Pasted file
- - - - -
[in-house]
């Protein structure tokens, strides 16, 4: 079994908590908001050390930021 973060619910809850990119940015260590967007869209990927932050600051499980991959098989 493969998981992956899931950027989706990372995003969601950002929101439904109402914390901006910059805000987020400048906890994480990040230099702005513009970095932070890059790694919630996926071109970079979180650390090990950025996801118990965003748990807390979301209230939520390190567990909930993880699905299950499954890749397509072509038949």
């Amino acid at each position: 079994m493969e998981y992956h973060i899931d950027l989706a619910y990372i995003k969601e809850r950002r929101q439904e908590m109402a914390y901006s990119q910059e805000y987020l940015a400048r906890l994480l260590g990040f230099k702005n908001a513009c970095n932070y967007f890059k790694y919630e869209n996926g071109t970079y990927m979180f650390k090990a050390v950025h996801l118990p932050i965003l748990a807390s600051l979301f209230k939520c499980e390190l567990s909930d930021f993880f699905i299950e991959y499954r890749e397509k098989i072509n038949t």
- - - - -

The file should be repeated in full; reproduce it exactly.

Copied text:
[in-house]
């Protein structure tokens, strides 16, 4: 079994908590908001050390930021 973060619910809850990119940015260590967007869209990927932050600051499980991959098989 493969998981992956899931950027989706990372995003969601950002929101439904109402914390901006910059805000987020400048906890994480990040230099702005513009970095932070890059790694919630996926071109970079979180650390090990950025996801118990965003748990807390979301209230939520390190567990909930993880699905299950499954890749397509072509038949």
């Amino acid at each position: 079994m493969e998981y992956h973060i899931d950027l989706a619910y990372i995003k969601e809850r950002r929101q439904e908590m109402a914390y901006s990119q910059e805000y987020l940015a400048r906890l994480l260590g990040f230099k702005n908001a513009c970095n932070y967007f890059k790694y919630e869209n996926g071109t970079y990927m979180f650390k090990a050390v950025h996801l118990p932050i965003l748990a807390s600051l979301f209230k939520c499980e390190l567990s909930d930021f993880f699905i299950e991959y499954r890749e397509k098989i072509n038949t």